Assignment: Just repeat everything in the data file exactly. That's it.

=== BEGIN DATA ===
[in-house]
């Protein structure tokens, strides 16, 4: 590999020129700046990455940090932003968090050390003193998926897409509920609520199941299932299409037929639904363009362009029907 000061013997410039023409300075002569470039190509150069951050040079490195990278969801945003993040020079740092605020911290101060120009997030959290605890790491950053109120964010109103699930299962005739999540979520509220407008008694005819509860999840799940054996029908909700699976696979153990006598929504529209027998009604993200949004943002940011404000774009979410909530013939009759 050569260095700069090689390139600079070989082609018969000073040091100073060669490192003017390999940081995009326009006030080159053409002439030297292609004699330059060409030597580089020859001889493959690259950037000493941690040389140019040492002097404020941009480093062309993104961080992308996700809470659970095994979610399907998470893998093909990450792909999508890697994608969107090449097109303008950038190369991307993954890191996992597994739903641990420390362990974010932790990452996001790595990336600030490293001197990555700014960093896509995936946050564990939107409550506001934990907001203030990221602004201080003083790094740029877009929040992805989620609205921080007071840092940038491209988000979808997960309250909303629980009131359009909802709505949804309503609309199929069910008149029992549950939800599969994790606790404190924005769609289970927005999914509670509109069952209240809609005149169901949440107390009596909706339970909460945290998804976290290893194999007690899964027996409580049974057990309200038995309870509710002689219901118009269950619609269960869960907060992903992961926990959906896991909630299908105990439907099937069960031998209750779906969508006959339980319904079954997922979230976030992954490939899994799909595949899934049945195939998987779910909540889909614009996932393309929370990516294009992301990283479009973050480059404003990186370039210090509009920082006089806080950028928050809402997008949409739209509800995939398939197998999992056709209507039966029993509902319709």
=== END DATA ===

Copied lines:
[in-house]
């Protein structure tokens, strides 16, 4: 590999020129700046990455940090932003968090050390003193998926897409509920609520199941299932299409037929639904363009362009029907 000061013997410039023409300075002569470039190509150069951050040079490195990278969801945003993040020079740092605020911290101060120009997030959290605890790491950053109120964010109103699930299962005739999540979520509220407008008694005819509860999840799940054996029908909700699976696979153990006598929504529209027998009604993200949004943002940011404000774009979410909530013939009759 050569260095700069090689390139600079070989082609018969000073040091100073060669490192003017390999940081995009326009006030080159053409002439030297292609004699330059060409030597580089020859001889493959690259950037000493941690040389140019040492002097404020941009480093062309993104961080992308996700809470659970095994979610399907998470893998093909990450792909999508890697994608969107090449097109303008950038190369991307993954890191996992597994739903641990420390362990974010932790990452996001790595990336600030490293001197990555700014960093896509995936946050564990939107409550506001934990907001203030990221602004201080003083790094740029877009929040992805989620609205921080007071840092940038491209988000979808997960309250909303629980009131359009909802709505949804309503609309199929069910008149029992549950939800599969994790606790404190924005769609289970927005999914509670509109069952209240809609005149169901949440107390009596909706339970909460945290998804976290290893194999007690899964027996409580049974057990309200038995309870509710002689219901118009269950619609269960869960907060992903992961926990959906896991909630299908105990439907099937069960031998209750779906969508006959339980319904079954997922979230976030992954490939899994799909595949899934049945195939998987779910909540889909614009996932393309929370990516294009992301990283479009973050480059404003990186370039210090509009920082006089806080950028928050809402997008949409739209509800995939398939197998999992056709209507039966029993509902319709």